Dispatches > The Buzz

QuickTakes

Issue: "Tax man's terror," April 14, 2001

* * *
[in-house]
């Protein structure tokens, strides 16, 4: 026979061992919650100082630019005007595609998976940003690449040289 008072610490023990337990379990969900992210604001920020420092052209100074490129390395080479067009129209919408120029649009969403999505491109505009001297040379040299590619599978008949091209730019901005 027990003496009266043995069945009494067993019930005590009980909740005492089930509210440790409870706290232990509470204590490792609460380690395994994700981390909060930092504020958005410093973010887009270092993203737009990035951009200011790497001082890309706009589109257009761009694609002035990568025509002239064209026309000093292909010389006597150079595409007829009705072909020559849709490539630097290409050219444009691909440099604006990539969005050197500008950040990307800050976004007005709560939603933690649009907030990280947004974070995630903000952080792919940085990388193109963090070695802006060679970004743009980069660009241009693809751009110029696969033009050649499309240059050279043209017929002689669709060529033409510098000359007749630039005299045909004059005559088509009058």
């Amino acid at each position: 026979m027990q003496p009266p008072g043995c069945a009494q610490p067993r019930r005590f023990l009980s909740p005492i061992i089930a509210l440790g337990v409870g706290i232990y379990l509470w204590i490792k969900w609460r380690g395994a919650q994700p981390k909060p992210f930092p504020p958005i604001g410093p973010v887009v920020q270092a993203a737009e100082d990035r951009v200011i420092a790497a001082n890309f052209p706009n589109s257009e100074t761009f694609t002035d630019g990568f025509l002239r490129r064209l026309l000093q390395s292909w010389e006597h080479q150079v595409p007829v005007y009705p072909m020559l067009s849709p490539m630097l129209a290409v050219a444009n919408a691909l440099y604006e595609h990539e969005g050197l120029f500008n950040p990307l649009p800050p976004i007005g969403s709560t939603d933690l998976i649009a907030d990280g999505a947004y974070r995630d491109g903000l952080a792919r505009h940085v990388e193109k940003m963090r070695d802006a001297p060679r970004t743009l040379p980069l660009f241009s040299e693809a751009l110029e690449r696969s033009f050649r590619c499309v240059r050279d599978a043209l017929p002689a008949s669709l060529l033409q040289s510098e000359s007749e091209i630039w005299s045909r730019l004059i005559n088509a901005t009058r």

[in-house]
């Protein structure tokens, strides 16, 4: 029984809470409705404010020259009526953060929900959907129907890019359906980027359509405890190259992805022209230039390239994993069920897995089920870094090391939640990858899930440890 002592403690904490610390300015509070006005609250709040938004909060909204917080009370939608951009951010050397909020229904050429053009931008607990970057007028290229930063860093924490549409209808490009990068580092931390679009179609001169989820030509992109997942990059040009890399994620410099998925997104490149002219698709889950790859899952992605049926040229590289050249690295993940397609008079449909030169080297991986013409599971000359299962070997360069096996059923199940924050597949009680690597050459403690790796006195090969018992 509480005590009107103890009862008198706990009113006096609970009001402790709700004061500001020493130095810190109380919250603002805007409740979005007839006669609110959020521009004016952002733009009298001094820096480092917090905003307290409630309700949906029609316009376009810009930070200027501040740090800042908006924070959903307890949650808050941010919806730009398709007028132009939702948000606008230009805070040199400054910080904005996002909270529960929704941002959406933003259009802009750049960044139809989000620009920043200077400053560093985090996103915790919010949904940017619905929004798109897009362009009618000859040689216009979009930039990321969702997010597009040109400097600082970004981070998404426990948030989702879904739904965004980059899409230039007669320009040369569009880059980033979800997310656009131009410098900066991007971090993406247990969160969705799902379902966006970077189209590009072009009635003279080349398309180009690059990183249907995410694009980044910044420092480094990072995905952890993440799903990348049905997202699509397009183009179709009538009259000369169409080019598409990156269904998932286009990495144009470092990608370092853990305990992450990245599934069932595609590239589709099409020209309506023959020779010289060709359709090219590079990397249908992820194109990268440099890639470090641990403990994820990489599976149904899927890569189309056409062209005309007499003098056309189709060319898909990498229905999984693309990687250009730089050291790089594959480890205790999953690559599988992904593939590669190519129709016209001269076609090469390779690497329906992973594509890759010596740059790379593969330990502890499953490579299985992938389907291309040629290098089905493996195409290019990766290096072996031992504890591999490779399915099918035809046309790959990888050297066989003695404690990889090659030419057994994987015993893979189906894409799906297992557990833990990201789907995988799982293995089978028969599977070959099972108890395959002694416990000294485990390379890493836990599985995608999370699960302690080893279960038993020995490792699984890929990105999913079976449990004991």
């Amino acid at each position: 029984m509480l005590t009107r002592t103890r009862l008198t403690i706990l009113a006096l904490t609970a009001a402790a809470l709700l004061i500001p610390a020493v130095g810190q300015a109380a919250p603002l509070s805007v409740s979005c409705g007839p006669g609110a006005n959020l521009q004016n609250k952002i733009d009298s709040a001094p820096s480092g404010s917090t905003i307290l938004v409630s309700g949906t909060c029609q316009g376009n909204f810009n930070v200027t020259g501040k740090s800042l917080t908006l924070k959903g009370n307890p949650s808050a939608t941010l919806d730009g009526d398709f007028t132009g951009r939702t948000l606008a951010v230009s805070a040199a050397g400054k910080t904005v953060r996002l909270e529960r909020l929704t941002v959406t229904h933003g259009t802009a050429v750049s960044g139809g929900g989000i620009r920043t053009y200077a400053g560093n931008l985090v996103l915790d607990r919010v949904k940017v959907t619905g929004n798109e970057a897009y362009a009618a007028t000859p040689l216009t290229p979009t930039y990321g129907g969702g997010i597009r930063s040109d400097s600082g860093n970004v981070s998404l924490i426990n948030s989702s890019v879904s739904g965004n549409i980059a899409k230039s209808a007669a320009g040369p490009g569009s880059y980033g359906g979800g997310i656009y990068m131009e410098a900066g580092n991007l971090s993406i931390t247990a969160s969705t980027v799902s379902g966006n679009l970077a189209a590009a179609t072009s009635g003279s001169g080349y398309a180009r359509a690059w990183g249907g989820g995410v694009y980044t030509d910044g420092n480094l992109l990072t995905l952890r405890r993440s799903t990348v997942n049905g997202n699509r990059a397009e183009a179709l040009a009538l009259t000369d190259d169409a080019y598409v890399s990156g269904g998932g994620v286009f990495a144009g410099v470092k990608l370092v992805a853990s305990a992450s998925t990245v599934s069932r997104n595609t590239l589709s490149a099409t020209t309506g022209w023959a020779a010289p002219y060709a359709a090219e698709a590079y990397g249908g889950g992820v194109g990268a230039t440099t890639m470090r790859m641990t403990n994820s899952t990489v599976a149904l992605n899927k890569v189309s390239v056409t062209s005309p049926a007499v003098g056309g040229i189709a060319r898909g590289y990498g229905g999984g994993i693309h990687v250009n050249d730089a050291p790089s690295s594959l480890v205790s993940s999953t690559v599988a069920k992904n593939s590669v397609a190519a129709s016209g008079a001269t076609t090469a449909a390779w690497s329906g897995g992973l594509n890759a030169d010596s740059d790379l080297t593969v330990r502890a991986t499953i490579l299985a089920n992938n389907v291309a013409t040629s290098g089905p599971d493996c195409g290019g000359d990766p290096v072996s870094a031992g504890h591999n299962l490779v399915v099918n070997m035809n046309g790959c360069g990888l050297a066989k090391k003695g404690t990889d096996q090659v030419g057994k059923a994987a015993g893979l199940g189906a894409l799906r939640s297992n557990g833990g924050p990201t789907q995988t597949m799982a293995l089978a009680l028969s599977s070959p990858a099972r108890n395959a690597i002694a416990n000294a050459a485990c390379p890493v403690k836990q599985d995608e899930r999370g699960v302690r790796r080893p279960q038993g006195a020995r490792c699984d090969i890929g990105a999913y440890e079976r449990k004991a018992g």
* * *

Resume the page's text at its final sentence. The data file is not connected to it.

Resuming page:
SAT = SHOULDN'T APPLY TODAY: University of California President Richard C. Atkinson wants to get rid of the SAT test as a standard of aptitude. Why? It provides racially uneven results. Asians and Caucasians do well and are "overrepresented" while African-Americans and Hispanics fall behind and are "underrepresented." Columnist Paul Craig Roberts challenges this, calling it a dumbing-down of academic standards in the name of racial equality. "Individual merit has become racist," he writes. Mr. Roberts argues that civil rights have mutated from emphasizing equality in law to racial preferment, with potentially dire consequences for America. GLASS HOUSES: Remember Stephen Glass? He was an up-and-coming New Republic writer who got caught writing fabricated stories, including smears against conservatives and Christians. According to the Washington City Paper, Mr. Glass has moved on; he graduated magna cum laude from Georgetown University Law Center and is now a law clerk for D.C. Superior Court Judge A. Franklin Burgess Jr. "I'm disturbed by the fabrications," the judge told reporter Jason Cherkis. "But I believe in giving people a second chance. He told me about it. I was satisfied with his explanations." FILE THIS ONE UNDER "NEVER": "When was the last time you heard a story on the national evening news about a citizen saving a life with a gun?" Yale Law scholar and gun control researcher John R. Lott Jr. complains in the Los Angeles Times that the mainline media consistently ignores the facts about gun use. Civilians' firearms stop about 2 million crimes per year, says Mr. Lott. That's five times more often than they are used to commit crimes. "In fact, in 98 percent of the cases, simply brandishing a gun is sufficient to stop a crime. Research at Florida State University and at the University of Chicago indicates that only one out of 1,000 defensive gun uses results in the attacker's death." YOU DON'T BRING ME FLOWERS ANYMORE: Barbra Streisand's three-page memo to Democratic leaders is even shriller than her music: "We have a president who stole the presidency through family ties, arrogance, and intimidation, employing Republican operatives to exercise the tactics of voter fraud by disenfranchising thousands of blacks, elderly Jews, and other minorities." Naturally, this memo took its share of punishment from pundits. Andrea Peyser of the New York Post called it a "single-spaced cry for help." The American Spectator's Mark Hemingway saw it as a sloppy rendition of the theme that anyone who isn't a yellow-dog liberal is a tool of big corporations. Newsmax.com simply reprinted the text verbatim, attaching an intro saying that "The country is already sick of Tinseltown limousine liberals telling America how to become a socialist paradise." POLITICAL ENTRAPMENT: David Horowitz is having a good laugh. He tried to buy a bunch of ad space in college newspapers to editorialize against reparations for black slavery and was predictably vilified as a racist extremist. In his token-conservative column in Salon.com, he wrote that his strategy to expose the campus left by baiting it into hysterics was a rousing success. Mr. Horowitz played his opponents as control freaks who go berzerk at the thought of dissent, making himself a reasonable moderate trying to administer a dose of reason in a ward full of fanatics: "What is at issue, really, in this campus tempest is not so much the right of an individual to publish his views as it is the right of an individual to publish reasonable views on race matters without being tarred and feathered or stigmatized for life." THE DEATH TAX'S VULTURES: Could the estate tax actually go away? A measure to eliminate it in 2011 is before Congress. Florida State University economist Randall G. Holcombe writes in Insight that big foundations fear its demise because that means the end of a major revenue stream. Founders set up foundations to escape the tax, and then trustees take them over after they die. Inevitably, these become cash cows for the left since trustees tend to be liberal and are accountable to no one. The Ford, Rockefeller, Carnegie, and other foundations are a powerful armada in the culture wars. "If people want to set up foundations with their wealth and turn over the control of their fortunes to people who answer to no one for their actions, that should be up to them," Mr. Holcombe writes. "But we should not encourage them to do so through our tax laws."

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